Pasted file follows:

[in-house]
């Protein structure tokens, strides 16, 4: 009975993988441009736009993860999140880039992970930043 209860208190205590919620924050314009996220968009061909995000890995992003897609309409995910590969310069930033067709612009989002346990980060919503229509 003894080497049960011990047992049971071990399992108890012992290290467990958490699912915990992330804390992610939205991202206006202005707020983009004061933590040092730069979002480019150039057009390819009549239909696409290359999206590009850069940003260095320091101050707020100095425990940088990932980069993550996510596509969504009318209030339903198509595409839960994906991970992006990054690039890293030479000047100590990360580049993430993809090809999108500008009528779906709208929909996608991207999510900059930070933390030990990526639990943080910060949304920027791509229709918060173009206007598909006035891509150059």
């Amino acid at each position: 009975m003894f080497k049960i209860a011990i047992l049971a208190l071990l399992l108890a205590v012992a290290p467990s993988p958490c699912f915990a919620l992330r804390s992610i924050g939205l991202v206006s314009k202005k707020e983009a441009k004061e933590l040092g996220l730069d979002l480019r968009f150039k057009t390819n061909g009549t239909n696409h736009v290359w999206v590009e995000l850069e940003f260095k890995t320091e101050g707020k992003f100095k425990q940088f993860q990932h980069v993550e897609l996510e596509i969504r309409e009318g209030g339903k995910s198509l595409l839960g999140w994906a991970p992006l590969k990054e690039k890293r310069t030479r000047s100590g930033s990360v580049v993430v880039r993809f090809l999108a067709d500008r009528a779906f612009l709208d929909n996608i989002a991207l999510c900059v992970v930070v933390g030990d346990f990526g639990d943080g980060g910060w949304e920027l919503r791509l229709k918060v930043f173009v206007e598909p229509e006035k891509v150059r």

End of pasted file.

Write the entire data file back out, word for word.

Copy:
[in-house]
């Protein structure tokens, strides 16, 4: 009975993988441009736009993860999140880039992970930043 209860208190205590919620924050314009996220968009061909995000890995992003897609309409995910590969310069930033067709612009989002346990980060919503229509 003894080497049960011990047992049971071990399992108890012992290290467990958490699912915990992330804390992610939205991202206006202005707020983009004061933590040092730069979002480019150039057009390819009549239909696409290359999206590009850069940003260095320091101050707020100095425990940088990932980069993550996510596509969504009318209030339903198509595409839960994906991970992006990054690039890293030479000047100590990360580049993430993809090809999108500008009528779906709208929909996608991207999510900059930070933390030990990526639990943080910060949304920027791509229709918060173009206007598909006035891509150059």
């Amino acid at each position: 009975m003894f080497k049960i209860a011990i047992l049971a208190l071990l399992l108890a205590v012992a290290p467990s993988p958490c699912f915990a919620l992330r804390s992610i924050g939205l991202v206006s314009k202005k707020e983009a441009k004061e933590l040092g996220l730069d979002l480019r968009f150039k057009t390819n061909g009549t239909n696409h736009v290359w999206v590009e995000l850069e940003f260095k890995t320091e101050g707020k992003f100095k425990q940088f993860q990932h980069v993550e897609l996510e596509i969504r309409e009318g209030g339903k995910s198509l595409l839960g999140w994906a991970p992006l590969k990054e690039k890293r310069t030479r000047s100590g930033s990360v580049v993430v880039r993809f090809l999108a067709d500008r009528a779906f612009l709208d929909n996608i989002a991207l999510c900059v992970v930070v933390g030990d346990f990526g639990d943080g980060g910060w949304e920027l919503r791509l229709k918060v930043f173009v206007e598909p229509e006035k891509v150059r």